That performance hasn’t diminished over time, either: I keep the Géographique on a winder, and even after months in the back corner of the safe the time is bang-on when I fish the watch out for some well-deserved wrist time.
2. Audemars Piguet Jules Audemars Equation of Time
The story: You can imagine that if I found the clutch mechanism of the Géographique impressive, my brain almost melted when in my early days on the watch forums I happened across posts about the Jules Audemars Equation of Time.
I immediately started poking around to see if I could find one pre-owned, and in the process met one of my closest friends who owned (and still owns) an example of the white gold version you see above.
But it was by the sheerest of coincidences that during a visit to our local independent-oriented watch store I happened to mention that I was lusting after an EOT, only to be told that they had just taken one in trade, had it in the back room, and were offering it at a price that I thought seemed too good to be true. There was one hitch: the watch required servicing in Switzerland and I’d have to commit to buying it before it was sent off. I took the plunge and haven’t looked back.
Why it’s a keeper: Automatic winding, perpetual calendar, moon phase, equation of time, indicated time of solar noon, and local times of sunrise and sunset, all delivered through an assortment of gears, springs, and cams. What’s not to love?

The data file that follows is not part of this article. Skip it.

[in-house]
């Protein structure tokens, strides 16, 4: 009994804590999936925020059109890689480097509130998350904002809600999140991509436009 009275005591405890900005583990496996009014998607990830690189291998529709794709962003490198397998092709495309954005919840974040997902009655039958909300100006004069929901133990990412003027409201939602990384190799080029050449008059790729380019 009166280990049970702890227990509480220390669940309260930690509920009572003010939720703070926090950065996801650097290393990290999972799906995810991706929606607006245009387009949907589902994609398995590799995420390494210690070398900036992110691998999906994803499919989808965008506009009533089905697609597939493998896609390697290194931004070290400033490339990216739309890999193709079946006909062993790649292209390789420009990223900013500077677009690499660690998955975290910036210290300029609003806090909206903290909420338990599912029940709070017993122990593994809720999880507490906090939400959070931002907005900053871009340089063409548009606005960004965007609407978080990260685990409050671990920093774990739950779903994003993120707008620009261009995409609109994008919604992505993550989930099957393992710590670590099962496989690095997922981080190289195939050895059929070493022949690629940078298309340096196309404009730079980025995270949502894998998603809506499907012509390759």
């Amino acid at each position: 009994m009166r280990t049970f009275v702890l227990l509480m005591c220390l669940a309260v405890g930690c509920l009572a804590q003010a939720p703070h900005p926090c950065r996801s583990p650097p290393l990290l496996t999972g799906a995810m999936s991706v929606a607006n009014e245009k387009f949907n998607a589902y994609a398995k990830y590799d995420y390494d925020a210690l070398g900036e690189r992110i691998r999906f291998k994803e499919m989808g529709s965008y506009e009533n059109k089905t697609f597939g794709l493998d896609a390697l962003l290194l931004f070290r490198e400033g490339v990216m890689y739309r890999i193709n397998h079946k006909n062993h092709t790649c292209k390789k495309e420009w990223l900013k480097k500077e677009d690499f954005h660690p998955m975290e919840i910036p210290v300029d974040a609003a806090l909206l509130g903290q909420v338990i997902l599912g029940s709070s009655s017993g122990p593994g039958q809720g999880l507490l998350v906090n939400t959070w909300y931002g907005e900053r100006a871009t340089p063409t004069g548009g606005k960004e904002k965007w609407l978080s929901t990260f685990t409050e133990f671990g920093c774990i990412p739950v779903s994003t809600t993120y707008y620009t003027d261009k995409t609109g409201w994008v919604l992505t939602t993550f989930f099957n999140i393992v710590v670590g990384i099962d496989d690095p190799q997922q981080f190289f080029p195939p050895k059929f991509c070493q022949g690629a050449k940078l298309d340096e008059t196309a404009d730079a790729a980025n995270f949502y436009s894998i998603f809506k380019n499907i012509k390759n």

I’m fully prepared to argue that as a matter of objective fact the EOT is one of the very few greatest wristwatches ever made. It’s a continuing mystery to me why its value in the resale market has been so low for so long, with the exception of the localized nature of some of the indications and the need for a fairly expensive cam-and-bezel switch to change locations.
For me, the watch is remarkable enough on its own merits that I won’t care even if I do move somewhere else.
The powerhouse behind this performance is Caliber 2120/2808, based in turn on the legendary ultra-thin automatic 2120 movement developed as the Caliber 920 ebauche by (who else) Jaeger-LeCoultre and utilized by AP as the 2120, Vacheron Constantin as the 1120, and Patek Philippe as Caliber 28-255.
The hand-engraving on both the rotor and case back are pluses for me, and if I feel an irresistible urge at some point, it’s possible to have a custom rotor made with one’s own initials or another pattern. A good friend of mine notes that he’s saved big money over the years by having the first initial A and marrying someone with first initial P. I’m not quite so fortunate!
One more neat thing about this movement family is the unique sound that the beryllium ring supporting the winding rotor makes when it passes over the ruby rollers beneath it. I’ll confess that if I had to choose one automatic movement to put at the top of my list, this would be the one.
I am a fan of the Jules Audemars case, with its classic profile and effective use of contrasting brushed and polished areas; and even the AP-shaped deployant buckle brings a smile when taking this watch on and off the wrist.
Those traces of paint that you see on the strap in the photo below? Remnants of this watch’s role in one of the great events of my life, my commission with artist Alexa Meade during which she painted her impression of the watch atop the plastic-wrapped piece.
I have the plastic wrap carefully stored and the watch is back to its original appearance, but if I needed any more motivation to classify it as a keeper, its ability to bring that day with Meade back to life each time I wear it certainly suffices.
3. Jaeger-LeCoultre Master Ultra Thin Reference 145.8.79.S
The story: DrMrsG and I hadn’t been married that long, but it was already evident to her that I was crazy for all things horological and as a “big” birthday gift she proposed that I select a watch that would be meaningful to me.